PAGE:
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Although widely used to treat inflammatory diseases, the mechanism by which intravenous immunoglobulin (IVIg) modulates immune function is not fully understood.
Materials and Methods
B cells from the blood of healthy volunteers and tonsils of children undergoing tonsillectomy, coupled with human Ramos lymphoma line B cells, served to assess the effects of IVIg. This latter was fluoresceinated, or enriched in sialic acid (SA)-bearing fractions using a lectics column.
IVIg enhanced spontaneous apoptosis of B cells, by interaction with CD22. This association was established using fluoresceinated IVIg, with SA-deprived human aggregated F(ab′)2 as a negative control, and was confirmed by subsequent staining and Western blotting experiments. Phosphorylation of CD22 was augmented, whereas that of Lyn and BLNK was reduced, as demonstrated by immunoprecipitation experiments. In contrast, apoptosis was promoted through sustained activation of Erk1 and E2F1 was downregulated.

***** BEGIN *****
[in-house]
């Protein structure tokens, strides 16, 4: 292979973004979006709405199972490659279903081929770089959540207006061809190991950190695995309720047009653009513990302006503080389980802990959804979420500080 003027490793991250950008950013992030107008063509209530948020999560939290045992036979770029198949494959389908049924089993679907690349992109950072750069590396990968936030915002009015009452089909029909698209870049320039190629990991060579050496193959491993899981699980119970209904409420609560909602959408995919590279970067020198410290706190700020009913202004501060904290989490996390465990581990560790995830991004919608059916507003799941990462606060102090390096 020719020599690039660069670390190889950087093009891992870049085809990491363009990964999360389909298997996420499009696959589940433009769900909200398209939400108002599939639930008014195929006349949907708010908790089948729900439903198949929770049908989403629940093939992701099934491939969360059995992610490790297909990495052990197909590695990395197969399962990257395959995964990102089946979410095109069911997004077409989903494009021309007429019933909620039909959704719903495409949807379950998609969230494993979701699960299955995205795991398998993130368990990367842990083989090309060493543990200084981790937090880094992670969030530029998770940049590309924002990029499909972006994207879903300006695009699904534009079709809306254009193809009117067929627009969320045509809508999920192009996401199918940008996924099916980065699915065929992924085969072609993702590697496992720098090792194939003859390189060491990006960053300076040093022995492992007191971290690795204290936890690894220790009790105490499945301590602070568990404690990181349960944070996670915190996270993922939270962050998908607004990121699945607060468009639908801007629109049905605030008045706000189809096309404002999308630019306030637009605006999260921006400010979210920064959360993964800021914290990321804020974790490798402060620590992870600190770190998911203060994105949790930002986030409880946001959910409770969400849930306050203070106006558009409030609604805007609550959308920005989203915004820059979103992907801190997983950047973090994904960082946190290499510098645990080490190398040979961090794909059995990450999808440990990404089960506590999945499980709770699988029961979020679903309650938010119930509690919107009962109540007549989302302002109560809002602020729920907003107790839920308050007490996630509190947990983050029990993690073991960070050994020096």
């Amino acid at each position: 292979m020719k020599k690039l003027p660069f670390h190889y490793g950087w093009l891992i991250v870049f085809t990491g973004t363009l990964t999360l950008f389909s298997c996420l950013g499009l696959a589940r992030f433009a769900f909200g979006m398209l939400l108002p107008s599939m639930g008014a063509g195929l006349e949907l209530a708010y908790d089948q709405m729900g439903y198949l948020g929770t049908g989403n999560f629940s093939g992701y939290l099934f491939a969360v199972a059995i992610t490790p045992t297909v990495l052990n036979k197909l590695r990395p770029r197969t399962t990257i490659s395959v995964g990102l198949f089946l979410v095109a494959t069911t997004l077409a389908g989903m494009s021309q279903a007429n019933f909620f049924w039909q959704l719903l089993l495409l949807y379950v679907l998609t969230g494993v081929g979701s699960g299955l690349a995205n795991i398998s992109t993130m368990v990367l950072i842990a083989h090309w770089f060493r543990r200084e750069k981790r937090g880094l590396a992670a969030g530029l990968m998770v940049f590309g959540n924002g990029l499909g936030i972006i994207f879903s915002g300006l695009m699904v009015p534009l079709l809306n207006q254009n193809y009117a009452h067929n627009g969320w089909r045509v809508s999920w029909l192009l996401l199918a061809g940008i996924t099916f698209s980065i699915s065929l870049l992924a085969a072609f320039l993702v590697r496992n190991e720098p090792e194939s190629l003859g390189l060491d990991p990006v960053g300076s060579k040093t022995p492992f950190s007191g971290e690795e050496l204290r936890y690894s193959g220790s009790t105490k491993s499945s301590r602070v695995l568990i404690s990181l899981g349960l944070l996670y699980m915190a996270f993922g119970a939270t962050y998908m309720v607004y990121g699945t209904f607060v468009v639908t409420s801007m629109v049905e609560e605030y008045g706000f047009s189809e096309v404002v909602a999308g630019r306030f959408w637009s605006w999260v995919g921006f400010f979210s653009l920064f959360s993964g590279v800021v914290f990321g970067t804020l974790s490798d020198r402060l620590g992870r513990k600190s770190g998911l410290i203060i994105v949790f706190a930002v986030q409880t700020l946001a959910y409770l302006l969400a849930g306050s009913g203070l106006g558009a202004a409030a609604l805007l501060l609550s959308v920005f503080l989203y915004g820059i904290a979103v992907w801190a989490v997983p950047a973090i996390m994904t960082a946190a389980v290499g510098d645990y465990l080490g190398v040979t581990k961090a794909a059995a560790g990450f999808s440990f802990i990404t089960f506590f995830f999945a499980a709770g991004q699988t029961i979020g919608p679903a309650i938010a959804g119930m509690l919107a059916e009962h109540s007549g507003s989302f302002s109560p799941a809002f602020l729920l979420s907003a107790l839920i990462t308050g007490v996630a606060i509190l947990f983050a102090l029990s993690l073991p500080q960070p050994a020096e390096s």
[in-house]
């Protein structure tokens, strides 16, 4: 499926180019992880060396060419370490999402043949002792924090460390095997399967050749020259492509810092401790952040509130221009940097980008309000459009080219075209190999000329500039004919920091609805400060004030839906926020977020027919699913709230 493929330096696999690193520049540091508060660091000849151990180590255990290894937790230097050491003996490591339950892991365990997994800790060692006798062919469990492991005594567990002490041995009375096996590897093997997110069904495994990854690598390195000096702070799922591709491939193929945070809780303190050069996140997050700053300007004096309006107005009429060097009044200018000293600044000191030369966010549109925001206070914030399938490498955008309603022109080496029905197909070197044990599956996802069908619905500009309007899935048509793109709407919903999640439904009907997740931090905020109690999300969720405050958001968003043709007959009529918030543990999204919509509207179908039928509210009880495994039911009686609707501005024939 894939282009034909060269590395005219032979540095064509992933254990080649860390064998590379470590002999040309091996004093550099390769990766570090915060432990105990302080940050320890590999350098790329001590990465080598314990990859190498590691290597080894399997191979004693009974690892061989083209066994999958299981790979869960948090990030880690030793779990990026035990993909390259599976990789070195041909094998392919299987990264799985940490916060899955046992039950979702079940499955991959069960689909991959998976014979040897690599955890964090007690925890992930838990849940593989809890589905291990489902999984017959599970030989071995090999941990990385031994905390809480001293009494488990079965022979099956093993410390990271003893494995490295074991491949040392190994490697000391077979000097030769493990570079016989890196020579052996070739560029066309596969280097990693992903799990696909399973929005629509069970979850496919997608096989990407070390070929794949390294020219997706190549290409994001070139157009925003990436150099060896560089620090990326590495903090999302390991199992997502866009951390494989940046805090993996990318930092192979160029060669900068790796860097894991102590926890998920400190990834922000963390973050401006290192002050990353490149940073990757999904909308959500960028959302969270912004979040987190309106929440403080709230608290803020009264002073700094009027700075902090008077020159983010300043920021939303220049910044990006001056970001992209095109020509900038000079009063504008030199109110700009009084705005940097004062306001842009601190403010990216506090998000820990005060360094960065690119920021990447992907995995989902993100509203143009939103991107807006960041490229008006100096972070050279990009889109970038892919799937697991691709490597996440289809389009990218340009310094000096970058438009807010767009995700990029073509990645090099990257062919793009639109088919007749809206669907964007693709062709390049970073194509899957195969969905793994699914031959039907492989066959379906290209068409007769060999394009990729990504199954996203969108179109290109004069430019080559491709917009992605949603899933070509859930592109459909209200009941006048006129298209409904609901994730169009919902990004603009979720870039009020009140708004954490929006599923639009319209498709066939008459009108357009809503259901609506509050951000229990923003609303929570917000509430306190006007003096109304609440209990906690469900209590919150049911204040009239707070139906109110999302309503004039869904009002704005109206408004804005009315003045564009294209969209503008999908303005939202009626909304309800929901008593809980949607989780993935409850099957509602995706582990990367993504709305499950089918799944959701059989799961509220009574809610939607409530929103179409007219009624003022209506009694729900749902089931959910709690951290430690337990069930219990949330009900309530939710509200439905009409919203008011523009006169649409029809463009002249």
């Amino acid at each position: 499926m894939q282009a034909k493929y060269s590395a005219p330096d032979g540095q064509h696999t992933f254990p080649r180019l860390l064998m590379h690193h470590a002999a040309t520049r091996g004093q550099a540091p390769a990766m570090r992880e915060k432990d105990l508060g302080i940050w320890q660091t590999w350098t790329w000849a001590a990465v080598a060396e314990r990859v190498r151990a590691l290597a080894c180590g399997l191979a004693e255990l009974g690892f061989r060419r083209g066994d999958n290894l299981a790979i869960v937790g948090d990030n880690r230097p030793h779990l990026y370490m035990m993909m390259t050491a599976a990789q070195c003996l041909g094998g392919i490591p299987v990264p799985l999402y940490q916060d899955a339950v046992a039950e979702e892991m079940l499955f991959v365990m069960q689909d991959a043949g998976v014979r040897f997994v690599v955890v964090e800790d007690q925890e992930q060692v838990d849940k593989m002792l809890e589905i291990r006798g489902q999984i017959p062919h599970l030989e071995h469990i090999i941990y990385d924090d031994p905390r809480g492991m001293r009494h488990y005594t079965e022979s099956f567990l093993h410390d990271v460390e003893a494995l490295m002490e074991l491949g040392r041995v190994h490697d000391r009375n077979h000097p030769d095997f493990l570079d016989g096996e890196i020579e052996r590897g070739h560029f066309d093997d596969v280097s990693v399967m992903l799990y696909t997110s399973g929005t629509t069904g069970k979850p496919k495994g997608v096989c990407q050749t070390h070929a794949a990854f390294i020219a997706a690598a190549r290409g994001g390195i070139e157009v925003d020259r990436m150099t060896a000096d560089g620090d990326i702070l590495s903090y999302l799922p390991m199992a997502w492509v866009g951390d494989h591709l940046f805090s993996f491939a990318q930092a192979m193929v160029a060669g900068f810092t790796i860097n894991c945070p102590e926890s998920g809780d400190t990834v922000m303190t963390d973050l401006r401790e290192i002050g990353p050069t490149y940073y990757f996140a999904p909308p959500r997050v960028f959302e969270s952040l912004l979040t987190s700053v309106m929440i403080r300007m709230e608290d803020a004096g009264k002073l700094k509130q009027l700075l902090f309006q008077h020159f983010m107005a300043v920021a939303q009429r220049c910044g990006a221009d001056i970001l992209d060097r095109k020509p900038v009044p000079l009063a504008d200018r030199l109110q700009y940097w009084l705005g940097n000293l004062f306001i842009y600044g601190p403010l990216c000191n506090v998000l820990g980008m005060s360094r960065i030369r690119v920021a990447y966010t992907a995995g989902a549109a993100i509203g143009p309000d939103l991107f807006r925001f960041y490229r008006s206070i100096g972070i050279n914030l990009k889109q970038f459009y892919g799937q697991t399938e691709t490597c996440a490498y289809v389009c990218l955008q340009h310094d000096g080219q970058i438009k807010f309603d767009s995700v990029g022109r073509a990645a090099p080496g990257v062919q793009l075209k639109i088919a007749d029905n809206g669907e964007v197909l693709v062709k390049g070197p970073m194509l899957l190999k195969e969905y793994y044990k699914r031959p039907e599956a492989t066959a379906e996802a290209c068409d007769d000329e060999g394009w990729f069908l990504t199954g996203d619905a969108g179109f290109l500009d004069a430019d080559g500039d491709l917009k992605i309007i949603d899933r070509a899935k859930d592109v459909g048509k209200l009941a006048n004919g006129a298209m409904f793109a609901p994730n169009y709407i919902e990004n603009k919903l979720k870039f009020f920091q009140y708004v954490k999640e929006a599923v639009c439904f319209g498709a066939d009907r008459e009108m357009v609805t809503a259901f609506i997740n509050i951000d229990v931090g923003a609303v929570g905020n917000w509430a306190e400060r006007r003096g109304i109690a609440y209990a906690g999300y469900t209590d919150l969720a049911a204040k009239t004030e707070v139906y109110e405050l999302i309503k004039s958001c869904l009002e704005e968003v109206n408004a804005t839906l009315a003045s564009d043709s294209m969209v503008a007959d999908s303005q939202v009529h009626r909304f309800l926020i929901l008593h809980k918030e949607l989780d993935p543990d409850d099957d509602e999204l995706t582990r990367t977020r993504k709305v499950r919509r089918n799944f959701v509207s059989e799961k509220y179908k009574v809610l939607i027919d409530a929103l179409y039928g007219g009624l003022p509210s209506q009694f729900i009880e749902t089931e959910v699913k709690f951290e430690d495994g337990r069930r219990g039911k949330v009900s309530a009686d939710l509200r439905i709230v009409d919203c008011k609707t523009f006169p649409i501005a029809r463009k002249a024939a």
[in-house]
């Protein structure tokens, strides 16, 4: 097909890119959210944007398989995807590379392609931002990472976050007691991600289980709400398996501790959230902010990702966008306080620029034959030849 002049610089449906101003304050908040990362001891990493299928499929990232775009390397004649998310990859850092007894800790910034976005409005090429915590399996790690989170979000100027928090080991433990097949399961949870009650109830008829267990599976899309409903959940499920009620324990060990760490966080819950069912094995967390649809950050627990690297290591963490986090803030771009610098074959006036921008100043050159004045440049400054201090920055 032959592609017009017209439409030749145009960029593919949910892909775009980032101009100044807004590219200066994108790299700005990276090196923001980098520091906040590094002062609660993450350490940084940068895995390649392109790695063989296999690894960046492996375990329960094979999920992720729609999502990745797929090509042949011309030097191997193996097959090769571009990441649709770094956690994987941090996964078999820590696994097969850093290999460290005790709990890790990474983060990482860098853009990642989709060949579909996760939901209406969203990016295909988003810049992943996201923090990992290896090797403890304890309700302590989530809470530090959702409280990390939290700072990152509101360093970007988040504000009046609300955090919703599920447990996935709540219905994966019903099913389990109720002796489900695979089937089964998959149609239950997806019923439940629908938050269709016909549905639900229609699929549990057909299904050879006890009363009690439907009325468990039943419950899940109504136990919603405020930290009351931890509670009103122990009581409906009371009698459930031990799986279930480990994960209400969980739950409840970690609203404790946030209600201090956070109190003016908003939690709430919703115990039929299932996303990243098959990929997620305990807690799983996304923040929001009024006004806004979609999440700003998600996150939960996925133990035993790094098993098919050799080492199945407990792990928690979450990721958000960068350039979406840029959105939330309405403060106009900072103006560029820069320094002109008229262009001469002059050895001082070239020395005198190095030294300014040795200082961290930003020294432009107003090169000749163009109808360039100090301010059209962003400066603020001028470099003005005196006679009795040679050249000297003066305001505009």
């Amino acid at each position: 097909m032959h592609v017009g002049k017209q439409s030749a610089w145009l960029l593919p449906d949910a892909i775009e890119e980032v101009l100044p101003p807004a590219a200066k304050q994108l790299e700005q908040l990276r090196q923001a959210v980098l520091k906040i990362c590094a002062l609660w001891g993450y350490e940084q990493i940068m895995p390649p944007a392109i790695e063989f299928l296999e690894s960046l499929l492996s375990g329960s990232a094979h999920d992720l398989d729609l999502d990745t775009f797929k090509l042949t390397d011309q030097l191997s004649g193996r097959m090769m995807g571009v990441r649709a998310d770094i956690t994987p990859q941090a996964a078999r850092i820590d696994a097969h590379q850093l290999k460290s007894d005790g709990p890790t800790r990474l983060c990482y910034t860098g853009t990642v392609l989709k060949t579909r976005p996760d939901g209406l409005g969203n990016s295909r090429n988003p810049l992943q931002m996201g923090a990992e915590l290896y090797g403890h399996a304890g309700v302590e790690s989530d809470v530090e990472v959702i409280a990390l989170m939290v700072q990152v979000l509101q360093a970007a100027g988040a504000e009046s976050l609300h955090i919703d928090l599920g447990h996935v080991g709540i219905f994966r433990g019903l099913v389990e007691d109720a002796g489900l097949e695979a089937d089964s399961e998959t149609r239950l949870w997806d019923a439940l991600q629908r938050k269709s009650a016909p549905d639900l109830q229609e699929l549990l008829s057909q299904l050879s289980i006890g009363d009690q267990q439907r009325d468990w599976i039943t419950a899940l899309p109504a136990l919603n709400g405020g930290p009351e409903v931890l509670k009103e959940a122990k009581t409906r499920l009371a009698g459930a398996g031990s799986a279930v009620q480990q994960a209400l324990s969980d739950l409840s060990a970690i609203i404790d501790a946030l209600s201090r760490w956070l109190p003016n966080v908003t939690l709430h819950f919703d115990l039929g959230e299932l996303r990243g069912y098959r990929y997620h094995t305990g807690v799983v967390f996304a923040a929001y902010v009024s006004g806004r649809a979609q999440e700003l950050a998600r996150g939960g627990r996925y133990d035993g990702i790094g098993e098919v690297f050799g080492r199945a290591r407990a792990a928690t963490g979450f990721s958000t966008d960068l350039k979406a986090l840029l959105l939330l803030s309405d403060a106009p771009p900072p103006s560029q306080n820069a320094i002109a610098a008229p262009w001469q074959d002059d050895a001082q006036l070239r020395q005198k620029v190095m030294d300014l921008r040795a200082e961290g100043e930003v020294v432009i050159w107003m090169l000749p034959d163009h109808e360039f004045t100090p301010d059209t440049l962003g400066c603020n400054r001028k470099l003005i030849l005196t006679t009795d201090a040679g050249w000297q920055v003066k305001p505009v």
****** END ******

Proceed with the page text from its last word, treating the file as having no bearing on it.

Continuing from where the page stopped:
Our data is telling that IVIg binds B lymphocytes by interacting with CD22, thus modulating a number of B cell receptor-mediated signalling pathways.